Dr. Herbener is Associate Professor of Economics at Washington and Jefferson College and a Senior Fellow of the Ludwig von Mises Institute.
Governments were threatening trade wars with retaliatory tariffs and quotas, belligerents suffered currency devaluations and balance of payments deficits, and everyone threatened legal action. The United States and Japan in 1995? No, this situation described the relationship between the states in 1780.
Prior to ratification of the Constitution, states had their own development policies. Some, like Virginia, tried to stimulate their existing agricultural cash crops; others, like Connecticut, tried to stimulate industrial development at the expense of agriculture. Each state had its own paper currency which appreciated or depreciated against those of other states, increasing uncertainty and therefore inhibiting interstate trade. Large and unequal government debt existed from state to state. Some, like Rhode Island, inflated it away and suffered a boom-bust cycle; others, like Massachusetts, raised taxes to pay it, squelching economic activity and spawning open rebellion.
Delegates from the states sent to Constitutional Convention in 1787 put high priority on solving these problems of interstate trade. That's why the U.S. Constitution authorizes Congress to coin money and forbids the states from printing or coining money; it forbids the states from erecting trade barriers and authorizes Congress to regulate commerce with foreign nations and among the several states.
By allowing the market to broaden, the integration of state economies had immense benefits. A uniform money removed the inefficiency of bartering different monies and the uncertainty of currency fluctuations. Elimination of trade barriers allowed the division of labor to develop unimpeded, thereby greatly increasing productivity by an efficient allocation of factors of production.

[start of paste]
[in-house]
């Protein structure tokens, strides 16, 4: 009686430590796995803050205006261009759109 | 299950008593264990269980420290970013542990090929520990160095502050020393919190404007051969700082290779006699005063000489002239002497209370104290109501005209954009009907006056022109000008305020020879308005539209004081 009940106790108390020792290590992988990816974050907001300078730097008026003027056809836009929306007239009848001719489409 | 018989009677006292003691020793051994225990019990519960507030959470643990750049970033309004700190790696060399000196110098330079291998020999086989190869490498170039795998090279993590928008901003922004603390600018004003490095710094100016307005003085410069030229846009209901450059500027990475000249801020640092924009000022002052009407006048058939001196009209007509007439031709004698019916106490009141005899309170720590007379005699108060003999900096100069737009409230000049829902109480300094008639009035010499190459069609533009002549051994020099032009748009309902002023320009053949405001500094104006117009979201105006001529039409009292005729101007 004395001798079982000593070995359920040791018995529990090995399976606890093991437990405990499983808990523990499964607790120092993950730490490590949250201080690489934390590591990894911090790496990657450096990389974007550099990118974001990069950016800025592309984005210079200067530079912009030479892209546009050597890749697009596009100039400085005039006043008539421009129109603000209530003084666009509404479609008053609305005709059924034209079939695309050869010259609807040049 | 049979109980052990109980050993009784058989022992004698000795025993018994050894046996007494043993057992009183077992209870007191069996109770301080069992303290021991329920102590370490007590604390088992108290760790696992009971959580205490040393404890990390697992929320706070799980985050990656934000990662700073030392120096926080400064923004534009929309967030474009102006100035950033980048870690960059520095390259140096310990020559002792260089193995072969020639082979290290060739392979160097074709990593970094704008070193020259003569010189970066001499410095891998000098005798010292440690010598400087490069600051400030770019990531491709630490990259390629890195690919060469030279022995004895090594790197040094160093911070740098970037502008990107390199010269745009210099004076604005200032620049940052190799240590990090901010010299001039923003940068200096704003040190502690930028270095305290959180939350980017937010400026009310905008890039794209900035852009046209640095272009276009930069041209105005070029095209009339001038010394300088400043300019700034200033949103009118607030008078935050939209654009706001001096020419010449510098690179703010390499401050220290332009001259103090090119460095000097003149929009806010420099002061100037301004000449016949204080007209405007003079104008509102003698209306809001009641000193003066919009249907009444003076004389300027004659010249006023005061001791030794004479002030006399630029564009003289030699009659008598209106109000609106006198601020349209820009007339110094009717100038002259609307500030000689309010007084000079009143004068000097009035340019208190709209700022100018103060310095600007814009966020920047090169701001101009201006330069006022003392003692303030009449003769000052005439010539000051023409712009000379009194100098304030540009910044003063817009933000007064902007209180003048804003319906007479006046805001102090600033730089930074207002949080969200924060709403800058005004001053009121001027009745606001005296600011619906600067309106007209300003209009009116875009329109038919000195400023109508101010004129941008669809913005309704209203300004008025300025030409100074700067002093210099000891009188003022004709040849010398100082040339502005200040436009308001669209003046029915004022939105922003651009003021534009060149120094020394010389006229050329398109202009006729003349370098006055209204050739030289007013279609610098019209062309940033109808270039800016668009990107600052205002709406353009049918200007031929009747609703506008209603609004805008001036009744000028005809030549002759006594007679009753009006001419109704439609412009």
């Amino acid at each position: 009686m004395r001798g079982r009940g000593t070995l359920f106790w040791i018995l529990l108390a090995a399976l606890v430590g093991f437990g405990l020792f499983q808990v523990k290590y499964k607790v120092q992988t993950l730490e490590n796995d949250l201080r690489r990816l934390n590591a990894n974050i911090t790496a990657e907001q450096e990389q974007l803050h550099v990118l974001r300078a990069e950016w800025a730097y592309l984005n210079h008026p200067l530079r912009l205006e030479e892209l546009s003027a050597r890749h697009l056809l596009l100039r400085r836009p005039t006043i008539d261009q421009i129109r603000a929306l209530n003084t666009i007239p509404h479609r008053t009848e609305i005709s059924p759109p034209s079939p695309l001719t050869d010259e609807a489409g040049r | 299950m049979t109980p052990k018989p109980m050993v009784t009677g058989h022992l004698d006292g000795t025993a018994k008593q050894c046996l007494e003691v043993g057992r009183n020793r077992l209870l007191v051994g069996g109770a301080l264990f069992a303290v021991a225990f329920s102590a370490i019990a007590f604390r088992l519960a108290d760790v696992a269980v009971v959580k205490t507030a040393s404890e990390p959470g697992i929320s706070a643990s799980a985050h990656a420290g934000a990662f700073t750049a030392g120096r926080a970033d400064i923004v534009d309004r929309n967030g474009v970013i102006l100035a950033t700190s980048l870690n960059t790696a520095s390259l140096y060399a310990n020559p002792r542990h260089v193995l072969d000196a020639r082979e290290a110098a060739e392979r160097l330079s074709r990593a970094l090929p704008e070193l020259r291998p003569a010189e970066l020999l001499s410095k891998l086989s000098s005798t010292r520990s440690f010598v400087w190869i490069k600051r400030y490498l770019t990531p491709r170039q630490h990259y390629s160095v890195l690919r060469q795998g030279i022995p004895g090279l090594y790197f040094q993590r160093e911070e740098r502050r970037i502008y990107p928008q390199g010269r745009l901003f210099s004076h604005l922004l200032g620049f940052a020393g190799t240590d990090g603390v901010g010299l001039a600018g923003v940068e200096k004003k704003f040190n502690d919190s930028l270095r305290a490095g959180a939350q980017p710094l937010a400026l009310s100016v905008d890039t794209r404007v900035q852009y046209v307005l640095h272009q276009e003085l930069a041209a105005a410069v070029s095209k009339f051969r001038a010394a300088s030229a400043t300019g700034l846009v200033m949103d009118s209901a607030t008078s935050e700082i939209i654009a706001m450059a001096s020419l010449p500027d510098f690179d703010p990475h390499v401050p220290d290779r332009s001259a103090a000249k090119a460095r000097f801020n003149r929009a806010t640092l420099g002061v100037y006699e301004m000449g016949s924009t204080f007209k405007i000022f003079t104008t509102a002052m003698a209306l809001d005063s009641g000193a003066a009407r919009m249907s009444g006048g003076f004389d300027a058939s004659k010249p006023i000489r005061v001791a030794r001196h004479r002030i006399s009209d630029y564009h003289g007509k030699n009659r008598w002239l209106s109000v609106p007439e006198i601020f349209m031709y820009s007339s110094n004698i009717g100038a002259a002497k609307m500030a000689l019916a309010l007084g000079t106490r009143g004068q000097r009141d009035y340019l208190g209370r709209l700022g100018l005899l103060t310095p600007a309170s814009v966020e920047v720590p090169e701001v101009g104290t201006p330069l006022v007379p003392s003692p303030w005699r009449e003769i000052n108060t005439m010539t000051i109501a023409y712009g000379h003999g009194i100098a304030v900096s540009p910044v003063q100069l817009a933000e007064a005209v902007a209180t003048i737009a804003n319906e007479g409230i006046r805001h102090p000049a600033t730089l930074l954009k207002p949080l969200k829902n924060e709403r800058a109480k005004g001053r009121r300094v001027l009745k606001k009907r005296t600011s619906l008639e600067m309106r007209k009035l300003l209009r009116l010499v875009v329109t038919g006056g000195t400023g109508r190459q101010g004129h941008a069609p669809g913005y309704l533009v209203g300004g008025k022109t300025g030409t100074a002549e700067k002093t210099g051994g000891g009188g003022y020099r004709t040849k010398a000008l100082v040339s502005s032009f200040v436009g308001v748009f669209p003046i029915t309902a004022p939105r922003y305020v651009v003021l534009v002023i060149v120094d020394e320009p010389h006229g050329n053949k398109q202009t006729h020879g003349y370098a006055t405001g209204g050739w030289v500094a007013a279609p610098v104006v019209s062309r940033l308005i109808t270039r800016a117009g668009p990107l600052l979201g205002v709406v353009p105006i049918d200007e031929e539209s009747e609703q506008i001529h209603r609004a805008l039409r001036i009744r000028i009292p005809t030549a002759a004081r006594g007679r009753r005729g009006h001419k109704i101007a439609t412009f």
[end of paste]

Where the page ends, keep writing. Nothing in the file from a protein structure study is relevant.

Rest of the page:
You obviously have no experience exporting or dealing in international business.
First off, exports are a large part of our economy. So when you export, it is ONLY natural those overseas are going to have access to your products and therefore, be able to learn technology. You act as if the Asians are too stupid to figure out how to machine an RF connector. My point being that as the world become more educated, the only thing that makes one competitive is cheap labour. That is why I mentioned how the connector business went from Japan, then when too expensive there, to Korea, then when too expensive there, to China. As long as there are poor nations or at least, nations like China with HUGE populations, there will always be somebody that can do it cheaper. I am surprised at how you don't look at the big picture and simplify things so much. I would have thought you are much wiser than that. We didn't outsource until we HAD to. You make it look like we did it from day one. Most high-tech companies RESISTED outsourcing because they understood it would just create new competitors. I have been working in the high-tech field for nearly 14 years now so I have seen it run the entire course.
In other words, "product life cycle".